World Bank analysis shows need for reforms to cut costs and increase access to reliable electricity
ISLAMABAD, December 2018 – Pakistan’s power sector suffers from inefficiencies that cost the economy $18 billion or 6.5 percent of GDP in fiscal year 2015, according to a new World Bank report. Costs are far greater than previous estimates based on fiscal costs alone. Reforms could save Pakistan’s economy $8.4 billion in business losses and could increase total household incomes by at least $4.5 billion a year.
In the Dark: How Much Do Power Sector Distortions Cost South Asia states that Pakistan has made great strides in expanding electricity access and capacity. 91 million more people are receiving electricity for the first time from 1990 to 2010. However, up to 50 million people still do not have access to grid electricity and frequent load shedding damages businesses and the health and living standards of consumers.
Pakistan can boost economic growth and job creation by overcoming inefficiencies in its power sector,” says Illango Patchamuthu, World Bank Country Director for Pakistan. “Reforms that address these distortions can make better use of existing facilities. These need to focus on eliminating waste, promoting the shift towards cleaner energy and attracting private investments.”
Almost a fifth of electricity generated is lost through poor infrastructure, faulty metering and theft. Load shedding is caused by high cost, losses and subsidies which compromise investments and the ability to procure fuel. A lack of grid electricity also impacts health, as it leads to greater use of kerosene lamps, causing indoor air pollution linked to respiratory infections and tuberculosis risks.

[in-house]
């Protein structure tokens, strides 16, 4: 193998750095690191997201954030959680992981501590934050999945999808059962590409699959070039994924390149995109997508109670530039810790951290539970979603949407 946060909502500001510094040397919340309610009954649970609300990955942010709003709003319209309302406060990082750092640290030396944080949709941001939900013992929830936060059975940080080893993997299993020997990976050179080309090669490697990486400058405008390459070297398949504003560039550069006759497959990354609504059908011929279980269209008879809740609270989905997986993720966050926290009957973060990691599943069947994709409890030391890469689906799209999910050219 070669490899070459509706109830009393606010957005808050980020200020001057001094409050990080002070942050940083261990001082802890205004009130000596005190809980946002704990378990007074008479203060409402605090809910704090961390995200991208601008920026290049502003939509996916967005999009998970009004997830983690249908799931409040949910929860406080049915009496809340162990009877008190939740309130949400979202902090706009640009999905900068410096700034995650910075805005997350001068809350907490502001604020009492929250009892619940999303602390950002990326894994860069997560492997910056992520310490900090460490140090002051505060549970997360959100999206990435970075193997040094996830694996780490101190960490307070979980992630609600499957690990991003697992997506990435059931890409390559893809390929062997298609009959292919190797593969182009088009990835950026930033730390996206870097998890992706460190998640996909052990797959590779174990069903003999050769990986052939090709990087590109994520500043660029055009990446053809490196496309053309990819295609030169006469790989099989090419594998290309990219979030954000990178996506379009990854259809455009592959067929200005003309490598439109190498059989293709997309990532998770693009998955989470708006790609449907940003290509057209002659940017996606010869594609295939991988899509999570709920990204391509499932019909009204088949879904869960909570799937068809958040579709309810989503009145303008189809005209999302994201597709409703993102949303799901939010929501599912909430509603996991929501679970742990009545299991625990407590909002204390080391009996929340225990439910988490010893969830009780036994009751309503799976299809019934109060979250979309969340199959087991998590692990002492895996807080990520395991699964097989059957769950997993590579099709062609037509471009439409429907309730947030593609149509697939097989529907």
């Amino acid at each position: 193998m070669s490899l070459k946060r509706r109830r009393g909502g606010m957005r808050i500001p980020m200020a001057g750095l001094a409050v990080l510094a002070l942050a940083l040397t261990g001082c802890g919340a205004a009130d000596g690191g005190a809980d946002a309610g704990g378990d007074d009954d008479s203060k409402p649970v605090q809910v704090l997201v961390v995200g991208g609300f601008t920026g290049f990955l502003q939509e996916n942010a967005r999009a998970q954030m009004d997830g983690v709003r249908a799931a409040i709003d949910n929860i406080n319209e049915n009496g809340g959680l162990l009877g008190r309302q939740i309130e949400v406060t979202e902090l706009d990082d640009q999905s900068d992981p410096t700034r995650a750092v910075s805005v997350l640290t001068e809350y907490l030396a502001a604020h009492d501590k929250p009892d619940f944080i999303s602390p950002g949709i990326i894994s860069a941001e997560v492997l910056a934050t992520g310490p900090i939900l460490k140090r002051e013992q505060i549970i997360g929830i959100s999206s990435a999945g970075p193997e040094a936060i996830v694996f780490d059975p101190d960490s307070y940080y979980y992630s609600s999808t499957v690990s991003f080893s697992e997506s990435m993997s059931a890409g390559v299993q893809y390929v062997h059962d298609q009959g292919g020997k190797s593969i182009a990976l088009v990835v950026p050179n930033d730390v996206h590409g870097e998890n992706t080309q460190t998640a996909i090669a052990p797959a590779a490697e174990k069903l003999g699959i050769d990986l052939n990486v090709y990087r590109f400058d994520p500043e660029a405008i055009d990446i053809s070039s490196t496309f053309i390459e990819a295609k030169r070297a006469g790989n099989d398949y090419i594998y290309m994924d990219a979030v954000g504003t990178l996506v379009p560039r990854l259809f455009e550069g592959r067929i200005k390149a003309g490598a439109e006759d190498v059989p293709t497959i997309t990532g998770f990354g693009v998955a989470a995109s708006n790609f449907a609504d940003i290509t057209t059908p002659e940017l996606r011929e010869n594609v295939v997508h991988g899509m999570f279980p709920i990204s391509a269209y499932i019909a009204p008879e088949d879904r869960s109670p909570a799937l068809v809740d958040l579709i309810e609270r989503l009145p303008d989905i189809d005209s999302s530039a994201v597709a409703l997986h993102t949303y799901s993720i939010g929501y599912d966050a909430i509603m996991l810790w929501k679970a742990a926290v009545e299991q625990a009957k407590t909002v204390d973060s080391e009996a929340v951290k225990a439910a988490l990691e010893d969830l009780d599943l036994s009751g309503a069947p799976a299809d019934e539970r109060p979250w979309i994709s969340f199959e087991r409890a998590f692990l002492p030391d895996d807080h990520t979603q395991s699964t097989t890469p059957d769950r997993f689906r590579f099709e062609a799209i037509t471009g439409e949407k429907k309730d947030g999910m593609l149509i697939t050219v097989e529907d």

The report argues that reforms that focus solely on liberalizing energy prices would lead to an excessively high cost of electricity because of inefficiencies in the system, negatively impacting the poor and vulnerable. Reforms must therefore go beyond liberalizing energy prices to address several aspects of the power sector distortions, including prioritizing gas allocation for efficient power generation and adopting tariff mechanisms that encourage performance. For the benefit of consumers, reforms should focus on rationalizing consumer prices for electricity and gas to reflect supply costs; and social assistance to help vulnerable populations cope with increased energy prices. Increased access to reliable power must be made a priority.
“Power sector reform should be a top priority, as few other reforms could yield economic gains of a similar magnitude so quickly, based on findings from this report,” says Fan Zhang, Senior Economist at the World Bank and author of the report. “If well designed, these reforms will directly benefit the poor by increasing access, improving reliability, and reducing cost and pollution.”